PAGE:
Before You Throw Out Your Multivitamin, Read This….

Headlines are reporting that multivitamins are a waste of money. That may be true – but not because we don’t need to supplement when we have a dietary deficiency. Rather, because many multivitamins contain too little or too much of the nutrients, plus plant extracts and other totally unnecessary ingredients.

Rather than blasting all multivitamins, people should take a careful look at what they are consuming.

A research study in the Journal of Pediatrics found that 4 out of 5 children younger than 8 are getting more than the safe levels of three multivitamin nutrients: zinc, folic acid, and vitamin A; and less than a sufficient level of four nutrients: vitamin D, calcium, vitamin K, and magnesium.

The NIH says that multivitamins are “products of widely varied compositions and characteristics”, but that  “Scientific evidence shows that some dietary supplements are beneficial for overall health and for managing some health conditions.”

What this shows is that multivitamins may be poorly formulated rather than showing that all vitamins and minerals should be discarded.  What we really need is better multivitamins.

What makes some supplements superior? Multivitamins may have massive doses of some nutrients and microscopic doses of others. Also, some compounds that are used in multivitamins do not get into the body in sufficient amounts regardless of the amount listed on the product label. Magnesium is a common example. The form that is most commonly used in supplements because of the lower cost is magnesium oxide – and only 4% is taken into the body. Magnesium citrate is more optimal but less used in multivitamins at the expense of their quality and perhaps our safety.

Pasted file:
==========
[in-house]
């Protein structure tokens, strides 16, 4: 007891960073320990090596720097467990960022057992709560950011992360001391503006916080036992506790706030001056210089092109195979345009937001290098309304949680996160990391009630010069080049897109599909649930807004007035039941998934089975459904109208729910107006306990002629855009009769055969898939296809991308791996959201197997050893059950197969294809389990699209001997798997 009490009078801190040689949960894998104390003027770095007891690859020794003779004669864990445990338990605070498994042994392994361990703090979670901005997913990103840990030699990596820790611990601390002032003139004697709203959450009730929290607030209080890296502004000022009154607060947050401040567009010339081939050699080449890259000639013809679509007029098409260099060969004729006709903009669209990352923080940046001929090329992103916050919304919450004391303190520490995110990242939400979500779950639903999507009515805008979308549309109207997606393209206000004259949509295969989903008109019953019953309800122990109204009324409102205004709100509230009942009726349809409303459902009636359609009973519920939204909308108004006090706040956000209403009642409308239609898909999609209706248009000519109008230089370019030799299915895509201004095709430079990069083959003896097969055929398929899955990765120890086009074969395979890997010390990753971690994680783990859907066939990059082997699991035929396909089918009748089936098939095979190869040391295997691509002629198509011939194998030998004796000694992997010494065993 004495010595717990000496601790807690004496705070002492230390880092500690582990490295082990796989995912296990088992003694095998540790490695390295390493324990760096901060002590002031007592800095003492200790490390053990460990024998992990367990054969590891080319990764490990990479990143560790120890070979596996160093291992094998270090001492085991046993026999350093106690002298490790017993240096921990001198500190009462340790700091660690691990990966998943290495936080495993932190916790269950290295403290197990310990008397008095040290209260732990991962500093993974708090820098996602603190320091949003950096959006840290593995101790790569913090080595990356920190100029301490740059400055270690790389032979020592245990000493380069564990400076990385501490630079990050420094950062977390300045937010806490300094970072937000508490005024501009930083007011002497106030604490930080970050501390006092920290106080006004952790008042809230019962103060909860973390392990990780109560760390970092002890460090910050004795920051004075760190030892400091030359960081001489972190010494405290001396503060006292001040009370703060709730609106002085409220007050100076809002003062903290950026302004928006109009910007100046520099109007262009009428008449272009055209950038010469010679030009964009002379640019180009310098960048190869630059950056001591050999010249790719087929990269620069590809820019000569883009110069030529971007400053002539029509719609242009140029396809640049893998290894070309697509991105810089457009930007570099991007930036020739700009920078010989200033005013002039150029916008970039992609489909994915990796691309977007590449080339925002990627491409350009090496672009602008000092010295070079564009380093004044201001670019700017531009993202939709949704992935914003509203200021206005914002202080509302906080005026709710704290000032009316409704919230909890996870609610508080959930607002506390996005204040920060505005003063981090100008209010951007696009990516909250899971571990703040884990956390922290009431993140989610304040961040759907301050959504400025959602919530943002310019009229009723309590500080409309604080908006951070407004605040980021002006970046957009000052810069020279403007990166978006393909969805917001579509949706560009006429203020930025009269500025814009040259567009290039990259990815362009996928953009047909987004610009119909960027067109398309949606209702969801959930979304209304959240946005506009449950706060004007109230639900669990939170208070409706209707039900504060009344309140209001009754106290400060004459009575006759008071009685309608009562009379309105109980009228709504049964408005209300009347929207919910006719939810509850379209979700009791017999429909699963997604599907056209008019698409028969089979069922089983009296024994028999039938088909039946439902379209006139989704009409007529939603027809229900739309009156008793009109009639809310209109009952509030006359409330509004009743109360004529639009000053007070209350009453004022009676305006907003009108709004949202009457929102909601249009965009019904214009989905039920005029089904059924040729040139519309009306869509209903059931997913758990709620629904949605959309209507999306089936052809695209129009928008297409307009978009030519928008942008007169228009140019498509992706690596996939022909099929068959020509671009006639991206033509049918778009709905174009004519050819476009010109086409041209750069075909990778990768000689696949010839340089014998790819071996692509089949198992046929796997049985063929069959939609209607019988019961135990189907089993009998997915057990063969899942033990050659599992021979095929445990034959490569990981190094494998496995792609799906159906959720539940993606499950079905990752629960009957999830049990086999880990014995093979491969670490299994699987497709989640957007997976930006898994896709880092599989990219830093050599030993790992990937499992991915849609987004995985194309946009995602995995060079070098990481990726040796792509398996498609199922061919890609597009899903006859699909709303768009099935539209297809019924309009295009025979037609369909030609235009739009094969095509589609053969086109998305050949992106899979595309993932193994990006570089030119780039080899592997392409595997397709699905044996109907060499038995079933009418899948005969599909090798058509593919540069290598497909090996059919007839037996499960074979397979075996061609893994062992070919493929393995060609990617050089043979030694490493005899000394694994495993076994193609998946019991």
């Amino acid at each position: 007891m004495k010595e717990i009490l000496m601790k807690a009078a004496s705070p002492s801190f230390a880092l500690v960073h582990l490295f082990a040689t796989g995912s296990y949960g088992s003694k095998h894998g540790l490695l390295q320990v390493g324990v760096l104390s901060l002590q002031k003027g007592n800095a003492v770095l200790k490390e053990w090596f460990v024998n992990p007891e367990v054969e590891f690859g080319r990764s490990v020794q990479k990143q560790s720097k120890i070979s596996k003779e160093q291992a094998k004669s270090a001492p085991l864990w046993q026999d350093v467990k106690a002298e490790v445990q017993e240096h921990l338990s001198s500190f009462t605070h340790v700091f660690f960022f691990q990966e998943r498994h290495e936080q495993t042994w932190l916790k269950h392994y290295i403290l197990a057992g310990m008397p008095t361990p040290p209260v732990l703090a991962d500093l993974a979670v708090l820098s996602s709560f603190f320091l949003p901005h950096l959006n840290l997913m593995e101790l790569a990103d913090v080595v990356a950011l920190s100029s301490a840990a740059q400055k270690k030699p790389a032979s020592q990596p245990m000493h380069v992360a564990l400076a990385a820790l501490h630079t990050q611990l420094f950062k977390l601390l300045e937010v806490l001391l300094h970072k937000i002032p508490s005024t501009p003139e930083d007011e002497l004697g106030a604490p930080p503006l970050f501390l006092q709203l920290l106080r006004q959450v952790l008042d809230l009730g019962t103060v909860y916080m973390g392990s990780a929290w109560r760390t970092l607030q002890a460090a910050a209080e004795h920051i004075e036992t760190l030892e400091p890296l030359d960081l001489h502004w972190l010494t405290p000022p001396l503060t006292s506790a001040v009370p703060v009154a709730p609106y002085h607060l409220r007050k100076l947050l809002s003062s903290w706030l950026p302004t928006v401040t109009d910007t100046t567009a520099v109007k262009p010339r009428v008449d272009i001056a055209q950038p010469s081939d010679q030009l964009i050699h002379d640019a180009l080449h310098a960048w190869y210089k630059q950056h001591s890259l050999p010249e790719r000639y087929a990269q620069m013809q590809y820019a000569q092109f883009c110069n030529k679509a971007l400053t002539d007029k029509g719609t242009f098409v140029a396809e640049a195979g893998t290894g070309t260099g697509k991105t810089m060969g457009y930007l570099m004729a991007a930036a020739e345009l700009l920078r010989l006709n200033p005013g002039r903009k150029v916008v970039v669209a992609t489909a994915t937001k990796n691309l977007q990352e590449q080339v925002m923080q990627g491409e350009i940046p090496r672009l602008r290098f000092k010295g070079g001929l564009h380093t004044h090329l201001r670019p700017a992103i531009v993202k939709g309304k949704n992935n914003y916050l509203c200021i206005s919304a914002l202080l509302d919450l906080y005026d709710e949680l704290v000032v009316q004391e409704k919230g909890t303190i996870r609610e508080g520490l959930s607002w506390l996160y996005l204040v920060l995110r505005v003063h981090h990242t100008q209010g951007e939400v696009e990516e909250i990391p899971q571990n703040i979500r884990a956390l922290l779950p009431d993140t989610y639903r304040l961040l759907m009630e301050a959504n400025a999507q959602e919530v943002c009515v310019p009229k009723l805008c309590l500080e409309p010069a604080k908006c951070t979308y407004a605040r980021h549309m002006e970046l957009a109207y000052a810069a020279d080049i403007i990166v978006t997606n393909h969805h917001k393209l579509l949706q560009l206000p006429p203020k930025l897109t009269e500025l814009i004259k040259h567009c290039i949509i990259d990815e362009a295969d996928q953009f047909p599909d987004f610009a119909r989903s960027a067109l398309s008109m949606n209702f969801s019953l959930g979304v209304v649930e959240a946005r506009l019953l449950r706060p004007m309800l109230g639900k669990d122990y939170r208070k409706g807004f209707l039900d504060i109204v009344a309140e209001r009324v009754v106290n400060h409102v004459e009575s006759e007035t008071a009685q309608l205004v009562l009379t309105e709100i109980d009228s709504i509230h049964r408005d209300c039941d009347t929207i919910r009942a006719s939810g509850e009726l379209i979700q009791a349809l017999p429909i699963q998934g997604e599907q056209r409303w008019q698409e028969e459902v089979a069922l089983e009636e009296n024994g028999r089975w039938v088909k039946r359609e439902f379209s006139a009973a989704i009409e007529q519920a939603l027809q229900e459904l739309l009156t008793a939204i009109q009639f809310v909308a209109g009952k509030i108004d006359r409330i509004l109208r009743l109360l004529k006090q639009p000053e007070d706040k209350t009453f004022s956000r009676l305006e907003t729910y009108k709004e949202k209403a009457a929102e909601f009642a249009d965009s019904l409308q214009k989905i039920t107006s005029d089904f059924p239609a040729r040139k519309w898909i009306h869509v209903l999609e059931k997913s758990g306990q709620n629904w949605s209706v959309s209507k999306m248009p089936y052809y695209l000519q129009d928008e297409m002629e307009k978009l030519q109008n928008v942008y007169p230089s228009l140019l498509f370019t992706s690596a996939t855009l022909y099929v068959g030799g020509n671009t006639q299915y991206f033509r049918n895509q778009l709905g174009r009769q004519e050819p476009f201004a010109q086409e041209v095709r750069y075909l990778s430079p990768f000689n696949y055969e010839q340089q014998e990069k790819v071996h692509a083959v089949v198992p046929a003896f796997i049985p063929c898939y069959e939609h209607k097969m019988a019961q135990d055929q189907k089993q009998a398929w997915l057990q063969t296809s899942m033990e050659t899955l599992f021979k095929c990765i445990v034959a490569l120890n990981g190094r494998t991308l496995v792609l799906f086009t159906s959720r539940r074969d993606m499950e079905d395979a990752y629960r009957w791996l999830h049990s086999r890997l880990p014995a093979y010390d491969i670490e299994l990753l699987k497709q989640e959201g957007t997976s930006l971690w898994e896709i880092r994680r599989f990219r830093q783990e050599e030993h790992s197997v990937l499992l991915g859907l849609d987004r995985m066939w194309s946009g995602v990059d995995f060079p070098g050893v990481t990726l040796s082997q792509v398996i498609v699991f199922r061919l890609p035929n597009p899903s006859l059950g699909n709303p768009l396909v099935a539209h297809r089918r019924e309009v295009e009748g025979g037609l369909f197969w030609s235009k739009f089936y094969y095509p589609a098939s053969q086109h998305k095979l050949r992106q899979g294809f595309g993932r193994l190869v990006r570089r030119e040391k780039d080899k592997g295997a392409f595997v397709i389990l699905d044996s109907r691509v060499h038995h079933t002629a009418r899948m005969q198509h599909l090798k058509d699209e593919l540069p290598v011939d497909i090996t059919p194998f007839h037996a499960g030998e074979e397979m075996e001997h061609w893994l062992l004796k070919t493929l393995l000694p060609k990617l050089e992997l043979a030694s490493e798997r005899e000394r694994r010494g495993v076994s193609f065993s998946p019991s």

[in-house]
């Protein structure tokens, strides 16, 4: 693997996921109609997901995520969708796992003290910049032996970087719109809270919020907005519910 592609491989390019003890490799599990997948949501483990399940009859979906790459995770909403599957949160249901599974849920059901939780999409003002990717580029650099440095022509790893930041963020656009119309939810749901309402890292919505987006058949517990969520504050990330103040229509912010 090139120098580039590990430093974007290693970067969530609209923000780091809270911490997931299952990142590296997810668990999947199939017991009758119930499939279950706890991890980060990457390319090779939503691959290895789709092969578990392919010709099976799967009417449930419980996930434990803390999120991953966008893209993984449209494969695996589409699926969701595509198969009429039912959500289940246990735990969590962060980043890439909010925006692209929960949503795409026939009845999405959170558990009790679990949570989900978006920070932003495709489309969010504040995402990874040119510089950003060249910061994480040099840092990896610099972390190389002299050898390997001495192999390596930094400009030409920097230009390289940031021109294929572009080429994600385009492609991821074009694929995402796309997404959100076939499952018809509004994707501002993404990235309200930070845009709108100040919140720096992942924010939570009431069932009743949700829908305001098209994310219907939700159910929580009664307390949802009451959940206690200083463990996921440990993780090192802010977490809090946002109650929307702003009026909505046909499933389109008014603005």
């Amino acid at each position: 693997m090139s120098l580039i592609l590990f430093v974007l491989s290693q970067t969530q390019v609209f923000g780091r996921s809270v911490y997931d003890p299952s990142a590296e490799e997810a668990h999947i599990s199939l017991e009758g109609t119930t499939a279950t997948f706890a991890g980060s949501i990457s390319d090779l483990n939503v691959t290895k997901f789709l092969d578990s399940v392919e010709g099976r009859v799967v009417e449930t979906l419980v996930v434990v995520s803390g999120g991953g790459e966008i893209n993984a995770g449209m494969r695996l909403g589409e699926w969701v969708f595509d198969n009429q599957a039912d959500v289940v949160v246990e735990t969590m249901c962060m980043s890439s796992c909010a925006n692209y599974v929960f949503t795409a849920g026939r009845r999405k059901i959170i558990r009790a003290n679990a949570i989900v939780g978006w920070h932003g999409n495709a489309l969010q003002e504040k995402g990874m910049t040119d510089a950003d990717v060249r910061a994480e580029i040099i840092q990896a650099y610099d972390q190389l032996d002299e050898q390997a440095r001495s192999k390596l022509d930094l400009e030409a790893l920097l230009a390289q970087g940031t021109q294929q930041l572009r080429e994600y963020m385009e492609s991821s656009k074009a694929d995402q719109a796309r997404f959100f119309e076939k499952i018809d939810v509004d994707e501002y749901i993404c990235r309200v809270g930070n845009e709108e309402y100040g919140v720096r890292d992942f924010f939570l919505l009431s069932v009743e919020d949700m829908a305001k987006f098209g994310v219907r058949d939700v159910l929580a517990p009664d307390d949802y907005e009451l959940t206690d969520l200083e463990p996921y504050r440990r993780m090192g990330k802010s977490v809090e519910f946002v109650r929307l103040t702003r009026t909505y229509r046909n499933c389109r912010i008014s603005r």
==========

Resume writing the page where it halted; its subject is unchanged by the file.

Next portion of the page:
True to this point, Institute for Better Bone Health does not offer a “multivitamin”.  Silical 1, which contains two commonly supplemented nutrients – calcium and vitamin D - is not offered by itself because it is not effective without other select vitamins and minerals. They are specially formulated to work together to complete nutritional needs specific to bone health. That’s why we say that supplements are just one part of a bone health program that must include a healthy diet, exercise, and a healthy lifestyle.

Even those experts who do not agree with supplementing do agree that foods are the best way to obtain necessary vitamins and minerals.  Foods also provide flavenoids and micronutrients which have powerful medicinal properties.  We are all encouraged to eat a healthier diet, but as a society we can’t seem to get motivated. Dietary habits in the US continue to deteriorate.

Supplements are not a substitute for a poor diet. A supplement in not going to turn around your nutrition if you routinely eat fast food. But they do provide an alternative for some of the nutrients that are missing. Vitamin D insufficiency has reached epidemic proportions and that is widely reported. Studies also show widespread insufficiencies of many other vitamins, but they don’t make headlines.

Does supplementation matter for bone health? One study showed that calcium and vitamin D supplementation following hip fractures decreased death rates by 36% in women and 43% in men. Those are substantial results.

It may be as irresponsible of the media to suggest that all multivitamins are bad, just as it is irresponsible to advocate that all multivitamins are good. We need to push for sound research, higher manufacturing standards, and quality control. Only in this way will supplements be appropriate and useful.

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